Bertrand Russell (In Our Time)
I'm sorry I didn't say anything about crystallography last week. And I don't have a great deal to say about the Bertrand Russell this week. This was one of the very few programmes we recorded and, as always happens when we record, we go a few minutes over, which means that we have to get out of the studio a few minutes earlier than usual which leaves not much time for reflection or extra programme comment. In both those cases, what struck me most was the personal side. Apologies. Lawrence Bragg's widow wrote to me and said that she thought that we were indeed related to each other - quite a few Braggs in the Wigton and West Cumbrian area - and there was a photograph of a young Lawrence which is the spitting image of my father's youngest brother. But I didn't follow it up. Didn't somehow have the energy or will. And after the philosophy programme, what most surfaced was the fact that he was alive and philosophising when I was an undergraduate! And long after that. My first wife had lodgings with the philosopher Peter Strawson and used to go to a select group of persons, including Russell, every week to discuss matters of high, logical, analytic significance. I thought that I was somehow eavesdropping on the modern equivalent of Socratic dialogues when Peter passed on a few words about such meetings. And again, I remember on a couple of Aldermaston marches Bertrand Russell at the front of the parade - or do I misremember? - he was certainly a strong part of the movement, and once again it was as if someone from a previous intellectual planet had been beamed forward into our own day. There was something of the grandness of antiquity about Russell in his bearing, in his title of course, but also in the grandeur of his authority and the fearlessness of his opinions.
At the moment it's nothing but busy. I'm working on a programme for BBC Two about William Tyndale who, in my view, rates as one of the greatest Englishmen ever. And just to take one single day: yesterday. We started by filming in the Church of St Bartholomew the Great off Smithfield. The producer, Anna Cox, had fabricated a dialogue between Thomas More and Tyndale - then his sworn enemy. The vehemence of the language between them and the strength of feeling and the passion of difference was extraordinary. We finished in that most beautiful, secreted, early medieval church and immediately there was uproar in the porch. A young man, who had been given a cake and a cup of tea to keep him warm, had - on the way out - noticed an artless tin cashbox which contained, it turned out, quite a bit of notes and a bit of cash which he'd whipped. Spotted. He was wrestled with. He kept shouting "I'm homeless! I'm homeless! I'm homeless!" His yells drew the attention of our soundman, Rhys, who raced out and put him in some sort of lock. Police were called. Five of them arrived within seven minutes. The young man kept declaring loudly that he was homeless and that he wanted to give all the money back, if only they would let him go. It was a strange scene. There's an obvious tendency to be liberal and let him go, but there's also the fact that it's not much good having someone going round London burgling (it counted as burglary) cashboxes in churches, especially those which are giving hospitality and succour.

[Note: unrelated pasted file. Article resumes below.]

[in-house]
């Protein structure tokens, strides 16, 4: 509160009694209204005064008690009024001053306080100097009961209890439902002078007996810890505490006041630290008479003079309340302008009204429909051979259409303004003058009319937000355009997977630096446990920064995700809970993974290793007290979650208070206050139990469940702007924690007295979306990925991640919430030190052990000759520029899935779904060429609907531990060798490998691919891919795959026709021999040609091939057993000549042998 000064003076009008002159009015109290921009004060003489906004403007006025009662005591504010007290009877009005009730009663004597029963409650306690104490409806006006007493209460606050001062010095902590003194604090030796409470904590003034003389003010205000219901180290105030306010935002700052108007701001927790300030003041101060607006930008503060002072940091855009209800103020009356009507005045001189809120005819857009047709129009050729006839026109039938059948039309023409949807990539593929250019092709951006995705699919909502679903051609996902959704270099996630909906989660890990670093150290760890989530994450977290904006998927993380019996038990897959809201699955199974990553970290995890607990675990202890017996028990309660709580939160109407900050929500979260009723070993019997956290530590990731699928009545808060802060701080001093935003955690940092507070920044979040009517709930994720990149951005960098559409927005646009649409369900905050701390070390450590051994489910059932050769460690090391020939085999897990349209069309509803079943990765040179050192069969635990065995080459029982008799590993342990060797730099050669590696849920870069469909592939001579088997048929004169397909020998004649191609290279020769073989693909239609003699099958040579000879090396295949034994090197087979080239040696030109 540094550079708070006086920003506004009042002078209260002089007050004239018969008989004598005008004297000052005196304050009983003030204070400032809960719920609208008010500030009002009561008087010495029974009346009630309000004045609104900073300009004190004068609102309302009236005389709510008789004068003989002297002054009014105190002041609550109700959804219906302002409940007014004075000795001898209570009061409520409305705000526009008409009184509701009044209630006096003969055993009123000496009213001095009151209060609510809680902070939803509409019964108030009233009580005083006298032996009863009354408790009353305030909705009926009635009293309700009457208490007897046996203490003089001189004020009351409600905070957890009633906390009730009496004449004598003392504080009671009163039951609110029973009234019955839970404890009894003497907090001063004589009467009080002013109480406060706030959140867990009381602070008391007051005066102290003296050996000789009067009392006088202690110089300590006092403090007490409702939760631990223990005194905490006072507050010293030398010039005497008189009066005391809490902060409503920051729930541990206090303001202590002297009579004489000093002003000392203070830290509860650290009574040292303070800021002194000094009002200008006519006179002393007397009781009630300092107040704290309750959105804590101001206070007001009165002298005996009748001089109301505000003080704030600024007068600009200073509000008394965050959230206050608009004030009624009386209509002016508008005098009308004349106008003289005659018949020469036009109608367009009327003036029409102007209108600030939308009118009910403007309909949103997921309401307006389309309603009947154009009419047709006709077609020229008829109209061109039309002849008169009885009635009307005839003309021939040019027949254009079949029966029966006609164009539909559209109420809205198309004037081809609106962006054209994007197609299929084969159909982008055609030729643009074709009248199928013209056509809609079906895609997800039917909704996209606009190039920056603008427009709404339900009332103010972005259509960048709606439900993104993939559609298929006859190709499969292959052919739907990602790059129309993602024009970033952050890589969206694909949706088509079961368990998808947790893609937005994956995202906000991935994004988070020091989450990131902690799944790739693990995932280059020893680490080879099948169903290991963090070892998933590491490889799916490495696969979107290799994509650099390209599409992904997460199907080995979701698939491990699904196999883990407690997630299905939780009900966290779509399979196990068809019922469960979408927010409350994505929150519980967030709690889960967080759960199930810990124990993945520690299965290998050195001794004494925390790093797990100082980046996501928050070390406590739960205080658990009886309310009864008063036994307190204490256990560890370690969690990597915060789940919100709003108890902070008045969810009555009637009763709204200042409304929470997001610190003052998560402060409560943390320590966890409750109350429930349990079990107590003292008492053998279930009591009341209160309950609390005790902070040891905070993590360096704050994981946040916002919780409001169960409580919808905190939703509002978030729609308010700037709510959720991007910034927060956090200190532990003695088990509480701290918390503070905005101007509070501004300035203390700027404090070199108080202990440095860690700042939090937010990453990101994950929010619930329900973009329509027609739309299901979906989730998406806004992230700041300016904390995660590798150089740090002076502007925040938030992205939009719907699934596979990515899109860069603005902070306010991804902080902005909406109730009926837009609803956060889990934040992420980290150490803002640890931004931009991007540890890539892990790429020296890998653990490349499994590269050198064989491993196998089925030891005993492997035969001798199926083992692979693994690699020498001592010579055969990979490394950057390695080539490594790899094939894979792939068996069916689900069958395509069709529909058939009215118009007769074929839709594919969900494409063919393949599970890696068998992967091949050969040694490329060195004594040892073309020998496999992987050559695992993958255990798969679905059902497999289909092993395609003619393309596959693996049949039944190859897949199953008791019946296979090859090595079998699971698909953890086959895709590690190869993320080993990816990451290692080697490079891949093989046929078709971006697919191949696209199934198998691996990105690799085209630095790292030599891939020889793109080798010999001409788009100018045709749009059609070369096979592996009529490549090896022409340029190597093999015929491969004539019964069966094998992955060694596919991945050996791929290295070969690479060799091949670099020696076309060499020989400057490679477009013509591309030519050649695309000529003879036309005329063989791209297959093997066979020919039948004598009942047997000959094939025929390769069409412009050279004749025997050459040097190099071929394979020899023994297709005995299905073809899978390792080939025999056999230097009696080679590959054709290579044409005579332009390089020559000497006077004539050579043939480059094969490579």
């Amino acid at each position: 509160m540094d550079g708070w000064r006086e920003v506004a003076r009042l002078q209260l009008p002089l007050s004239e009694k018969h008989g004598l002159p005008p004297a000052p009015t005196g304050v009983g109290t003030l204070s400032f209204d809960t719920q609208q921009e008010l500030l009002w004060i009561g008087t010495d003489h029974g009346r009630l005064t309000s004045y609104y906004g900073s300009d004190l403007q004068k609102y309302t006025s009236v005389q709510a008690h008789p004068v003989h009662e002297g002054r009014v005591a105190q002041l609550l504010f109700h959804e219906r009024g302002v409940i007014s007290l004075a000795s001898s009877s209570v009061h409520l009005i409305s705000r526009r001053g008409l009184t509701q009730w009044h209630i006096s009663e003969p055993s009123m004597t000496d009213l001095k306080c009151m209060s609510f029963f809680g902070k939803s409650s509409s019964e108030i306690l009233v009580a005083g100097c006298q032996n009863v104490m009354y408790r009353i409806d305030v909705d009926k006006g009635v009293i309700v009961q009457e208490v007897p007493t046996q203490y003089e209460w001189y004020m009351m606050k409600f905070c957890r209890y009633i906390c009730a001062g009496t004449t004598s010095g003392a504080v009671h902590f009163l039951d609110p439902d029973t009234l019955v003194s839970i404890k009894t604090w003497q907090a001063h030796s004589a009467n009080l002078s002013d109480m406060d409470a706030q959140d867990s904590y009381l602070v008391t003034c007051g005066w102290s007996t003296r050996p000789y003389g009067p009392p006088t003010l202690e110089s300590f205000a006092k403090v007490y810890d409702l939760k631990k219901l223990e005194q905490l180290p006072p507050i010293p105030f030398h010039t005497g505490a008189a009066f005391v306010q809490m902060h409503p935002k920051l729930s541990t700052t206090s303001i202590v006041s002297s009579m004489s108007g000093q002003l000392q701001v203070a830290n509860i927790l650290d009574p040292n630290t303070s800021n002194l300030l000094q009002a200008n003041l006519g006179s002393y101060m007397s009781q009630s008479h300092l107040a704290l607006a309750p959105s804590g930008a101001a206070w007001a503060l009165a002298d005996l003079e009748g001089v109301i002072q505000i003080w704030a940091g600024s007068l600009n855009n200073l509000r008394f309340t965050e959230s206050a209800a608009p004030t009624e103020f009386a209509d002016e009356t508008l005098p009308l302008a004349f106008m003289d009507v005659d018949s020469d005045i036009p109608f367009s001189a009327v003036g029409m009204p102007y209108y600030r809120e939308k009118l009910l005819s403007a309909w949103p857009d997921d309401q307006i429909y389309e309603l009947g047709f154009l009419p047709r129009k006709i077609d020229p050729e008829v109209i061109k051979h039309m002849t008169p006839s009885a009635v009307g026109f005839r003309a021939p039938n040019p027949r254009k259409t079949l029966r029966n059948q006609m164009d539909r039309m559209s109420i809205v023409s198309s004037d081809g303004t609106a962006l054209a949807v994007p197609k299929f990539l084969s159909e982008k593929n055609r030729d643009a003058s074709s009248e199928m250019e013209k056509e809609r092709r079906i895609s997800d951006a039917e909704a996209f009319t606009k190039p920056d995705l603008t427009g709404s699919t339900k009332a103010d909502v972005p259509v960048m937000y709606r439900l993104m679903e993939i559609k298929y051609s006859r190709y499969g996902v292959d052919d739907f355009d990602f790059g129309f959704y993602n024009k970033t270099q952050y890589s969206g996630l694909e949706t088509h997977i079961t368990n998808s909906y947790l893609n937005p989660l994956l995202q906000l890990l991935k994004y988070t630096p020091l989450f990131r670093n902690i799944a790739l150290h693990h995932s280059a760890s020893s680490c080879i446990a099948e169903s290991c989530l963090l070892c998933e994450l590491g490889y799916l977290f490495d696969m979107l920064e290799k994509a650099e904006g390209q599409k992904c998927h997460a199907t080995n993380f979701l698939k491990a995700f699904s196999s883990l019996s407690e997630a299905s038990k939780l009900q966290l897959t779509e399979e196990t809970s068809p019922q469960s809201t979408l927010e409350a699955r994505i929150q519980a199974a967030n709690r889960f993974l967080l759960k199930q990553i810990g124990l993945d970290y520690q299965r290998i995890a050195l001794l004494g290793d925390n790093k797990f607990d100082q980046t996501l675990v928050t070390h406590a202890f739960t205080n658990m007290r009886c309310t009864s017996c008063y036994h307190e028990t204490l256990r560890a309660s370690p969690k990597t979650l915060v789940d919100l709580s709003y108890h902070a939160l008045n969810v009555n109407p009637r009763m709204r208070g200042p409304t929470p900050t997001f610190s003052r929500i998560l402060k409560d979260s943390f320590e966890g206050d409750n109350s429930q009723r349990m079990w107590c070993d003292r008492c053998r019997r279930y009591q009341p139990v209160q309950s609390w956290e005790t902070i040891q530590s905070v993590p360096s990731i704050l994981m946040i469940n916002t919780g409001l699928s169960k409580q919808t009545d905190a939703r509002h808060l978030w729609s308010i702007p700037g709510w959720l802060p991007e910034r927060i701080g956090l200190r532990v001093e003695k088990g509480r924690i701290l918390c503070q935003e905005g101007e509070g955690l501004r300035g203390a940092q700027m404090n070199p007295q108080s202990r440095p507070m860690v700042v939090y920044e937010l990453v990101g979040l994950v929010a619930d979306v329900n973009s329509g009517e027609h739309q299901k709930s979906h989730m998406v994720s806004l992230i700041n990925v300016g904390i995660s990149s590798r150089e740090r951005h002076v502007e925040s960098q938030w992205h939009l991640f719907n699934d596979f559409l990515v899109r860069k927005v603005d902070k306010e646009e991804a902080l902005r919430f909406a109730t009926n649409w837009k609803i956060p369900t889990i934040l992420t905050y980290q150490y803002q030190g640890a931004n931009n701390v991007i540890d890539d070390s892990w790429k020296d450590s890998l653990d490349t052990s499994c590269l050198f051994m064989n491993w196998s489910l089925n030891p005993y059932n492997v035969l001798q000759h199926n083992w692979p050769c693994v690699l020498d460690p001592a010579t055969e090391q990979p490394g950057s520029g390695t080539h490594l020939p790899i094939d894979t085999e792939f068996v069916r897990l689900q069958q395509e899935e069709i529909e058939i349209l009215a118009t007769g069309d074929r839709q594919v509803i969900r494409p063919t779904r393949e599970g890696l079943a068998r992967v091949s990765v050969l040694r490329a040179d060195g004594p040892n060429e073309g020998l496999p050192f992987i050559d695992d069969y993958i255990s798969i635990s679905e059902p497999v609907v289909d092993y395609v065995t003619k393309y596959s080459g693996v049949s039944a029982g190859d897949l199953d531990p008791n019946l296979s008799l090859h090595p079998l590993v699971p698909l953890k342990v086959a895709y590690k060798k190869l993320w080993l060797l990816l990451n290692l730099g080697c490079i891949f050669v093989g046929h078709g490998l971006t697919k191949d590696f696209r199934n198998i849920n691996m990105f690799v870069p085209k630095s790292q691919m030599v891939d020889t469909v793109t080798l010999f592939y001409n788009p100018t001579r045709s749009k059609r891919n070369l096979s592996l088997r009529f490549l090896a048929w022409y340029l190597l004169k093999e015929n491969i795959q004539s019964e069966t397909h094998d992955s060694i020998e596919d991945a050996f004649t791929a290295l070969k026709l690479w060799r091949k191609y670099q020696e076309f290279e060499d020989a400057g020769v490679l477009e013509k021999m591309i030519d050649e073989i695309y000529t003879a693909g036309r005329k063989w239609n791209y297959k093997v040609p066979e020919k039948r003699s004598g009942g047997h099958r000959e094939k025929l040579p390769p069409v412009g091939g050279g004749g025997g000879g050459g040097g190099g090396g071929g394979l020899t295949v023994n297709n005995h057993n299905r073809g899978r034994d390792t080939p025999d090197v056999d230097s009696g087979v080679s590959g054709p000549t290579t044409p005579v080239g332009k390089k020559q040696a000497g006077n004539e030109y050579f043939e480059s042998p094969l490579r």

After that I walked along the Embankment to Lambeth Palace for our next stop. Went in to eat at one of the cafes beside the big wheel. Had a couple of sandwiches and a cup of coffee. I'd brought my own chocolate and apple and sat and watched the crowd in this glorified snack bar and the crowds on the South Bank of the Thames. There was something extremely happy about them. The South Bank of the Thames at that point is crowded with little stalls which make it look as if it might have been London Bridge four or five hundred years ago. There is a carousel. There are those living statues, often sprayed with a kind of gold, as they stand on plinths in the shivering cold. The big wheel trundles round and after the lunch I went to Lambeth Palace and climbed up the stony stairs, twisting and more and more cramped, to the top of Lollards' Tower, where young men in the fifteenth century who dared to distribute Wycliffe's translation of the Bible in English were tortured at the express wish of the Archbishop of Canterbury, and made to confess their sins in doing this heretical thing, i.e. distributing the Bible in English and thereby somehow taking on Wycliffe's views against the corruption of the Church.
From there to the Tower of London and Thomas More's cell - More figures largely in the Tyndale story - the cell from which he was taken to be executed and after execution his head boiled until it became black, stuck on a pole and then put on London Bridge. As I came out of the White Tower - beautifully illuminated, such a graceful building put to such vile purposes so often - there were figures on the skating rink outside the walls of the Tower, almost floating around, they were going so fast. And across the Thames from the stony Tower, a row of glass buildings surmounted by the colossally tall finger of the Shard, the top of which looks like a pointed crystal, pointing towards what both Thomas More and Tyndale would have thought was heaven.
Download this episode to keep.